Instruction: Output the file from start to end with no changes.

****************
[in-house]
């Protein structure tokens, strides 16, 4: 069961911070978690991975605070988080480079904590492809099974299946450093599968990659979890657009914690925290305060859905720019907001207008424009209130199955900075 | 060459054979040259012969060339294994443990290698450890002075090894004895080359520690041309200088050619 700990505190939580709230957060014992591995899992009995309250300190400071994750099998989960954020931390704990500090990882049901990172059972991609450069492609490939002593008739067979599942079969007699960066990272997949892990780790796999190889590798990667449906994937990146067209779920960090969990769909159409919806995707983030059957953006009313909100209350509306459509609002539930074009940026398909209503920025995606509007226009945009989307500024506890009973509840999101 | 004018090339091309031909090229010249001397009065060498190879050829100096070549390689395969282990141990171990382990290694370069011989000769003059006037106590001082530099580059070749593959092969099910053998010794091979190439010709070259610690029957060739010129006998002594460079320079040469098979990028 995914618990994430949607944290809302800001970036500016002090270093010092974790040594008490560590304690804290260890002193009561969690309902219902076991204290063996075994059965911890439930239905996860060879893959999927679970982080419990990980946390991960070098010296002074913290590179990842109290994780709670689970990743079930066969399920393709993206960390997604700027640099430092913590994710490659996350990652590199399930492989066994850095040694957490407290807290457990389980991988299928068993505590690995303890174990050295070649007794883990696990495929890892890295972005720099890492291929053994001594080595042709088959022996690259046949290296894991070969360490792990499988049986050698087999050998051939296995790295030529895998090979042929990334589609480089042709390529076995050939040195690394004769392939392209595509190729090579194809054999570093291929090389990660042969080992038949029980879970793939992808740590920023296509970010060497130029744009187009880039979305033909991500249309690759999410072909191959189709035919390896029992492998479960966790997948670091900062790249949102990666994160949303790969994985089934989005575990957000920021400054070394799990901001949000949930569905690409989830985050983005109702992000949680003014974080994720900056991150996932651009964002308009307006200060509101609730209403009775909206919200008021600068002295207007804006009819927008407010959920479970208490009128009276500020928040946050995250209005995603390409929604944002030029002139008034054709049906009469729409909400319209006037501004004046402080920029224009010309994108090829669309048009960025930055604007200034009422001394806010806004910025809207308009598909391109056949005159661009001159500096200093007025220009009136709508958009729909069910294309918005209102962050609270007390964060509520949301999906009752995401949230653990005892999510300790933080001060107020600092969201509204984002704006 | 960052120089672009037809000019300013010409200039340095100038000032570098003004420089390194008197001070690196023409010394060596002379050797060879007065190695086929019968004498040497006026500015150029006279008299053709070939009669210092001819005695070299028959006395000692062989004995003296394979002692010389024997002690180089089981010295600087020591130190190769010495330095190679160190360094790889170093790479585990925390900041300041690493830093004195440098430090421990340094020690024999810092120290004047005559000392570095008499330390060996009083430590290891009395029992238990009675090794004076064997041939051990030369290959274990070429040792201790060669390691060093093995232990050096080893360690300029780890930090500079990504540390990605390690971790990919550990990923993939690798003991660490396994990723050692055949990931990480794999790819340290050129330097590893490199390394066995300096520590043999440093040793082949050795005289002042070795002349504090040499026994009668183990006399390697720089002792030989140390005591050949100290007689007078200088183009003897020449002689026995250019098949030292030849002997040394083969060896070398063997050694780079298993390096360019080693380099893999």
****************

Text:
[in-house]
């Protein structure tokens, strides 16, 4: 069961911070978690991975605070988080480079904590492809099974299946450093599968990659979890657009914690925290305060859905720019907001207008424009209130199955900075 | 060459054979040259012969060339294994443990290698450890002075090894004895080359520690041309200088050619 700990505190939580709230957060014992591995899992009995309250300190400071994750099998989960954020931390704990500090990882049901990172059972991609450069492609490939002593008739067979599942079969007699960066990272997949892990780790796999190889590798990667449906994937990146067209779920960090969990769909159409919806995707983030059957953006009313909100209350509306459509609002539930074009940026398909209503920025995606509007226009945009989307500024506890009973509840999101 | 004018090339091309031909090229010249001397009065060498190879050829100096070549390689395969282990141990171990382990290694370069011989000769003059006037106590001082530099580059070749593959092969099910053998010794091979190439010709070259610690029957060739010129006998002594460079320079040469098979990028 995914618990994430949607944290809302800001970036500016002090270093010092974790040594008490560590304690804290260890002193009561969690309902219902076991204290063996075994059965911890439930239905996860060879893959999927679970982080419990990980946390991960070098010296002074913290590179990842109290994780709670689970990743079930066969399920393709993206960390997604700027640099430092913590994710490659996350990652590199399930492989066994850095040694957490407290807290457990389980991988299928068993505590690995303890174990050295070649007794883990696990495929890892890295972005720099890492291929053994001594080595042709088959022996690259046949290296894991070969360490792990499988049986050698087999050998051939296995790295030529895998090979042929990334589609480089042709390529076995050939040195690394004769392939392209595509190729090579194809054999570093291929090389990660042969080992038949029980879970793939992808740590920023296509970010060497130029744009187009880039979305033909991500249309690759999410072909191959189709035919390896029992492998479960966790997948670091900062790249949102990666994160949303790969994985089934989005575990957000920021400054070394799990901001949000949930569905690409989830985050983005109702992000949680003014974080994720900056991150996932651009964002308009307006200060509101609730209403009775909206919200008021600068002295207007804006009819927008407010959920479970208490009128009276500020928040946050995250209005995603390409929604944002030029002139008034054709049906009469729409909400319209006037501004004046402080920029224009010309994108090829669309048009960025930055604007200034009422001394806010806004910025809207308009598909391109056949005159661009001159500096200093007025220009009136709508958009729909069910294309918005209102962050609270007390964060509520949301999906009752995401949230653990005892999510300790933080001060107020600092969201509204984002704006 | 960052120089672009037809000019300013010409200039340095100038000032570098003004420089390194008197001070690196023409010394060596002379050797060879007065190695086929019968004498040497006026500015150029006279008299053709070939009669210092001819005695070299028959006395000692062989004995003296394979002692010389024997002690180089089981010295600087020591130190190769010495330095190679160190360094790889170093790479585990925390900041300041690493830093004195440098430090421990340094020690024999810092120290004047005559000392570095008499330390060996009083430590290891009395029992238990009675090794004076064997041939051990030369290959274990070429040792201790060669390691060093093995232990050096080893360690300029780890930090500079990504540390990605390690971790990919550990990923993939690798003991660490396994990723050692055949990931990480794999790819340290050129330097590893490199390394066995300096520590043999440093040793082949050795005289002042070795002349504090040499026994009668183990006399390697720089002792030989140390005591050949100290007689007078200088183009003897020449002689026995250019098949030292030849002997040394083969060896070398063997050694780079298993390096360019080693380099893999």